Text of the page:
Where to locate information on chemicals at other facilities - LEPCs, TERCs, and SERCs

Sometimes a worker can be exposed from an adjacent workplace. The worker may wish to know what has the potential to adversely effect them from nearby workplaces, such as in an industrial park. Large warehouses and industrial buildings can exchange a large volume of air, and if the air is being impacted by a nearby facility, then that air can be sucked into the adjacent workplace for workers to breathe and to be exposed to. Similarly, a chemical spill, fire or release in an emergency situation, or from an accident in a nearby facility could have off-site consequences that adjacent facilities may not be prepared for. For information about facilities outside of the workplace, contact the Local Emergency Planning Committee (LEPC) [usually on the county level of government] [LINK TO LEPC LIST] or the State Emergency Response Commission (SERC) and ask for Tier Two Reports [LINK TO TIER TWO REPORT] and Form R Reports for the facility in question.


Tribal Emergency Response Commissions (TERCs) are another consideration for workers, LEPCs, SERCs, and fire departments. LEPCs, SERCs, and even fire departments may have to work out mutual aid agreements or information and resource-sharing agreements with Native American reservations to implement EPCRA. A SERC and LEPC will not have jurisdiction over facilities on tribal lands unless there is some form of legally-binding agreement allowing this jurisdiction.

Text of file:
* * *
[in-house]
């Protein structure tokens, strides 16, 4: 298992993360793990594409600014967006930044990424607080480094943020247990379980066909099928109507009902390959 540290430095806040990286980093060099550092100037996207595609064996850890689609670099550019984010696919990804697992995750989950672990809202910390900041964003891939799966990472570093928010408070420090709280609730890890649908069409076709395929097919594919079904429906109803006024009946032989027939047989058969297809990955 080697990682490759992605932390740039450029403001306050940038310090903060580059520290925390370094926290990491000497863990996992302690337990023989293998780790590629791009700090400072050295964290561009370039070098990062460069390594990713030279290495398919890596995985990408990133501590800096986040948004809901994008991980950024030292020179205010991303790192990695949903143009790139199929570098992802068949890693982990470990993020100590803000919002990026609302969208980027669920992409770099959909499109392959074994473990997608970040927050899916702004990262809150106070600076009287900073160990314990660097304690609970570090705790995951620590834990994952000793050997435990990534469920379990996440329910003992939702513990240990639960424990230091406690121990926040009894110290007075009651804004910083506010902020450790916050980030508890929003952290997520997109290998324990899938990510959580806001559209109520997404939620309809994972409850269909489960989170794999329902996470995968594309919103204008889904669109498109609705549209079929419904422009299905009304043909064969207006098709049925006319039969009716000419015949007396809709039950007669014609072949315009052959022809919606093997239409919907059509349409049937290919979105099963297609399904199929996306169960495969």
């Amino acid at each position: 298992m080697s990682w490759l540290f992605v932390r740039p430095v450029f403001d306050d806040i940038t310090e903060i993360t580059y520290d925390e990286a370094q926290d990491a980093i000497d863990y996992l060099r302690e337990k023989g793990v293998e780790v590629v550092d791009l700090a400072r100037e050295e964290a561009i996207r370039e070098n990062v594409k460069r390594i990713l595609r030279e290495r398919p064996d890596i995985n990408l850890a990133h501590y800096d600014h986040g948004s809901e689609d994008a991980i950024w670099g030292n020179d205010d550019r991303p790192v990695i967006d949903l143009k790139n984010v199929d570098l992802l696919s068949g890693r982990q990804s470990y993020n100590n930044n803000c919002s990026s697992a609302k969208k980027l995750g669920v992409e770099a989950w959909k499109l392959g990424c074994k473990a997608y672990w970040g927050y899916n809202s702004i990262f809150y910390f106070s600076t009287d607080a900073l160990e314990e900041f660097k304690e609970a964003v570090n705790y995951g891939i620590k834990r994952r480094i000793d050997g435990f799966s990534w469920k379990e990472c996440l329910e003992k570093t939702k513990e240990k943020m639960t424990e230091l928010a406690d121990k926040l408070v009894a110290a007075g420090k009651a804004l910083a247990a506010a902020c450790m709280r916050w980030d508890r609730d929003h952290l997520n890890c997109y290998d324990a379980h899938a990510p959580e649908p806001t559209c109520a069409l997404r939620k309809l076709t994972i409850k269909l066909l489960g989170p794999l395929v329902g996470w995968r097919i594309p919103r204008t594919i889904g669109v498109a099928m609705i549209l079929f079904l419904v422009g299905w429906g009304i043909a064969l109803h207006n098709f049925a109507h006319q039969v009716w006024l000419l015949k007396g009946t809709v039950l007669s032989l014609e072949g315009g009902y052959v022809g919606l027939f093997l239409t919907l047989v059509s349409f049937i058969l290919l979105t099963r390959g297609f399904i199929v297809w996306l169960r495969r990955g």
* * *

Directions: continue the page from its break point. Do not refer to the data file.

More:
An operator or owner of a facility on an Indian reservation may not be sure to whom the facility's chemical inventory report and facility emergency plan must be reported. It may unclear what entity is going to respond in the event of an incident involving hazardous chemicals. The public and workers may be unclear about which entity to approach for Community Right-To-Know information. If a TERC exists, it must provide access to the same EPCRA information that SERCs and LEPCs must provide.

The TERC will not likely exist already as a legal entity on an Indian reservation, because EPCRA became law after most tribal lands were designated. A tribal board or governing committee will likely have to create laws or ordinances implementing EPCRA. This also provides an opportunity for the TERC to have more stringent regulations than EPCRA. It is a bad idea for a tribe to not have a TERC or some other entity with the powers a SERC or LEPC has under EPCRA. There are proportionately more industrial facilities on tribal lands in America than on non-tribal lands, in terms of land area used and population. A TERC might be the only entity a facility would need to report to under EPCRA if the TERC fulfills the duties of a SERC, LEPC, and fire department. A TERC will usually have the combined powers given to SERCs, LEPCs, and fire departments under EPCRA.

EPA has special programs to assist TERCs.